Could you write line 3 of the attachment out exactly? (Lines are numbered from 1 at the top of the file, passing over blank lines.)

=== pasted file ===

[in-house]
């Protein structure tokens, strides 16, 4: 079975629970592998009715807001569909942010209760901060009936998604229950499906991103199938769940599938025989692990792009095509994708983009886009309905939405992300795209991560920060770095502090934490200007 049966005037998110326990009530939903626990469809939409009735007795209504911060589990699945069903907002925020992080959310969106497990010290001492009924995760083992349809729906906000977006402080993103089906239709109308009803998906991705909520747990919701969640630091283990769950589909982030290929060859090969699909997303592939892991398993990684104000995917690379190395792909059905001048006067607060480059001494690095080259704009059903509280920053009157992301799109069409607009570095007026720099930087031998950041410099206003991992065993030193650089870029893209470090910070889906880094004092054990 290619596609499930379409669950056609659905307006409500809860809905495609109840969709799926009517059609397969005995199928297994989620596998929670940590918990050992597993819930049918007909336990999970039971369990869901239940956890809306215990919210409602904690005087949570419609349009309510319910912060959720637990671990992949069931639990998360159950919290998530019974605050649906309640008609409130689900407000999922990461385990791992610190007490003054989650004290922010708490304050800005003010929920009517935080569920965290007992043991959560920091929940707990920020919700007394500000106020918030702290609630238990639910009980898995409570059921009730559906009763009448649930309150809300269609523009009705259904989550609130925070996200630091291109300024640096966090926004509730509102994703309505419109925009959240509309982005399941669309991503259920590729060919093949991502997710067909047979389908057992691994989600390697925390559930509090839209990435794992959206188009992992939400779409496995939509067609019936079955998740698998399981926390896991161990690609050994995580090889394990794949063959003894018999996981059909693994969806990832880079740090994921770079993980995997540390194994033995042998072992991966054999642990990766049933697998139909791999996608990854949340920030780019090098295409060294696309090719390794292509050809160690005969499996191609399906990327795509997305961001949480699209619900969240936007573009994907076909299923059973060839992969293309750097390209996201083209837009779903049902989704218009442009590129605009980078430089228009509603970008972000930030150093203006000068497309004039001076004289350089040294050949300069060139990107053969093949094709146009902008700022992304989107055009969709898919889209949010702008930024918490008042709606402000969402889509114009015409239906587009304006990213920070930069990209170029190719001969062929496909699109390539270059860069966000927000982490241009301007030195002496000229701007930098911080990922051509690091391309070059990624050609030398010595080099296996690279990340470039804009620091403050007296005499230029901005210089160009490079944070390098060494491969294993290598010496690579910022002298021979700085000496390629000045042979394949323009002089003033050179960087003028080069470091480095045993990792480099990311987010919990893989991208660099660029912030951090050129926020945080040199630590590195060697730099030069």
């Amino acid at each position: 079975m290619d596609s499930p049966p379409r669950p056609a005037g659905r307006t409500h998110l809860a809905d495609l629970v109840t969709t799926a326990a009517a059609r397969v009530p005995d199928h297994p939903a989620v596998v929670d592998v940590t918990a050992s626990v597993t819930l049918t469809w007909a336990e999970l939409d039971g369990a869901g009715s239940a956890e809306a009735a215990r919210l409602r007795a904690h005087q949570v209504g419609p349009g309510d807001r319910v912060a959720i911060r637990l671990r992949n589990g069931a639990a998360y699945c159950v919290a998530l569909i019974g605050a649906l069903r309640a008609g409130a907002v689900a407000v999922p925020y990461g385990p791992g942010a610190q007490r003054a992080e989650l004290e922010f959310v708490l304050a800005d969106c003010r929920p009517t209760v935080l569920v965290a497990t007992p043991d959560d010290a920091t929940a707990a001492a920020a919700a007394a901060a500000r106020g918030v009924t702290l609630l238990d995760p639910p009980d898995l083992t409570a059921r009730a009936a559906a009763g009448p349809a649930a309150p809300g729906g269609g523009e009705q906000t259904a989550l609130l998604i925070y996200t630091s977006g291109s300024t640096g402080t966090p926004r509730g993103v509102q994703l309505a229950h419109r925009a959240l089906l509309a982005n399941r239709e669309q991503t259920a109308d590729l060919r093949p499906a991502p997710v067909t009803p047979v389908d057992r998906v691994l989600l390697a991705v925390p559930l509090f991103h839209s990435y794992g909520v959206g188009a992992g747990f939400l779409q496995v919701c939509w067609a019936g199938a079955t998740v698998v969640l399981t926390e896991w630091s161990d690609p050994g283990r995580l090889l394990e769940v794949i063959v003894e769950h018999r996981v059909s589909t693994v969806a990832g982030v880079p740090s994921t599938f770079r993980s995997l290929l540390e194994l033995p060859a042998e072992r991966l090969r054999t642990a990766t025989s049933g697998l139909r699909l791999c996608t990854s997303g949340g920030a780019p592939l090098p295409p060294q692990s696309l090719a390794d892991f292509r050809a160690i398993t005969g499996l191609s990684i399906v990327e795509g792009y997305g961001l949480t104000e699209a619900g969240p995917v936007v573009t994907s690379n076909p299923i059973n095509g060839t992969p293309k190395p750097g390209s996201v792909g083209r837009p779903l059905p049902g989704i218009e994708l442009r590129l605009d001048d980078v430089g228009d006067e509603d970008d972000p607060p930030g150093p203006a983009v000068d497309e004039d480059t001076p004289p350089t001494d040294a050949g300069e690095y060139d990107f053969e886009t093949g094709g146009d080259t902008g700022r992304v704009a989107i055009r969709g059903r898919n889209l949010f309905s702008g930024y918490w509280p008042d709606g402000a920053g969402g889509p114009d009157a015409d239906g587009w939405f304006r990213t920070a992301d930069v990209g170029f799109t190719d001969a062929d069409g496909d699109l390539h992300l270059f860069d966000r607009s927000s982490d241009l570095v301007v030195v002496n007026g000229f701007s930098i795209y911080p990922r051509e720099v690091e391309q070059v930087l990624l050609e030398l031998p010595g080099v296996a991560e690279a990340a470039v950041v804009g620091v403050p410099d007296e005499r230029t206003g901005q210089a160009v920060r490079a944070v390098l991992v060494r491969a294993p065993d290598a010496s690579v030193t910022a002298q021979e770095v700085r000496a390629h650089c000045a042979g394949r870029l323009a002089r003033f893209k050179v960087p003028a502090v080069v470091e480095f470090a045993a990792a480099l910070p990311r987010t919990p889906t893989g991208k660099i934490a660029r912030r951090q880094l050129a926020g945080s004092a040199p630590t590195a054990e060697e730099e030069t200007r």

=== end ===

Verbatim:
């Amino acid at each position: 079975m290619d596609s499930p049966p379409r669950p056609a005037g659905r307006t409500h998110l809860a809905d495609l629970v109840t969709t799926a326990a009517a059609r397969v009530p005995d199928h297994p939903a989620v596998v929670d592998v940590t918990a050992s626990v597993t819930l049918t469809w007909a336990e999970l939409d039971g369990a869901g009715s239940a956890e809306a009735a215990r919210l409602r007795a904690h005087q949570v209504g419609p349009g309510d807001r319910v912060a959720i911060r637990l671990r992949n589990g069931a639990a998360y699945c159950v919290a998530l569909i019974g605050a649906l069903r309640a008609g409130a907002v689900a407000v999922p925020y990461g385990p791992g942010a610190q007490r003054a992080e989650l004290e922010f959310v708490l304050a800005d969106c003010r929920p009517t209760v935080l569920v965290a497990t007992p043991d959560d010290a920091t929940a707990a001492a920020a919700a007394a901060a500000r106020g918030v009924t702290l609630l238990d995760p639910p009980d898995l083992t409570a059921r009730a009936a559906a009763g009448p349809a649930a309150p809300g729906g269609g523009e009705q906000t259904a989550l609130l998604i925070y996200t630091s977006g291109s300024t640096g402080t966090p926004r509730g993103v509102q994703l309505a229950h419109r925009a959240l089906l509309a982005n399941r239709e669309q991503t259920a109308d590729l060919r093949p499906a991502p997710v067909t009803p047979v389908d057992r998906v691994l989600l390697a991705v925390p559930l509090f991103h839209s990435y794992g909520v959206g188009a992992g747990f939400l779409q496995v919701c939509w067609a019936g199938a079955t998740v698998v969640l399981t926390e896991w630091s161990d690609p050994g283990r995580l090889l394990e769940v794949i063959v003894e769950h018999r996981v059909s589909t693994v969806a990832g982030v880079p740090s994921t599938f770079r993980s995997l290929l540390e194994l033995p060859a042998e072992r991966l090969r054999t642990a990766t025989s049933g697998l139909r699909l791999c996608t990854s997303g949340g920030a780019p592939l090098p295409p060294q692990s696309l090719a390794d892991f292509r050809a160690i398993t005969g499996l191609s990684i399906v990327e795509g792009y997305g961001l949480t104000e699209a619900g969240p995917v936007v573009t994907s690379n076909p299923i059973n095509g060839t992969p293309k190395p750097g390209s996201v792909g083209r837009p779903l059905p049902g989704i218009e994708l442009r590129l605009d001048d980078v430089g228009d006067e509603d970008d972000p607060p930030g150093p203006a983009v000068d497309e004039d480059t001076p004289p350089t001494d040294a050949g300069e690095y060139d990107f053969e886009t093949g094709g146009d080259t902008g700022r992304v704009a989107i055009r969709g059903r898919n889209l949010f309905s702008g930024y918490w509280p008042d709606g402000a920053g969402g889509p114009d009157a015409d239906g587009w939405f304006r990213t920070a992301d930069v990209g170029f799109t190719d001969a062929d069409g496909d699109l390539h992300l270059f860069d966000r607009s927000s982490d241009l570095v301007v030195v002496n007026g000229f701007s930098i795209y911080p990922r051509e720099v690091e391309q070059v930087l990624l050609e030398l031998p010595g080099v296996a991560e690279a990340a470039v950041v804009g620091v403050p410099d007296e005499r230029t206003g901005q210089a160009v920060r490079a944070v390098l991992v060494r491969a294993p065993d290598a010496s690579v030193t910022a002298q021979e770095v700085r000496a390629h650089c000045a042979g394949r870029l323009a002089r003033f893209k050179v960087p003028a502090v080069v470091e480095f470090a045993a990792a480099l910070p990311r987010t919990p889906t893989g991208k660099i934490a660029r912030r951090q880094l050129a926020g945080s004092a040199p630590t590195a054990e060697e730099e030069t200007r």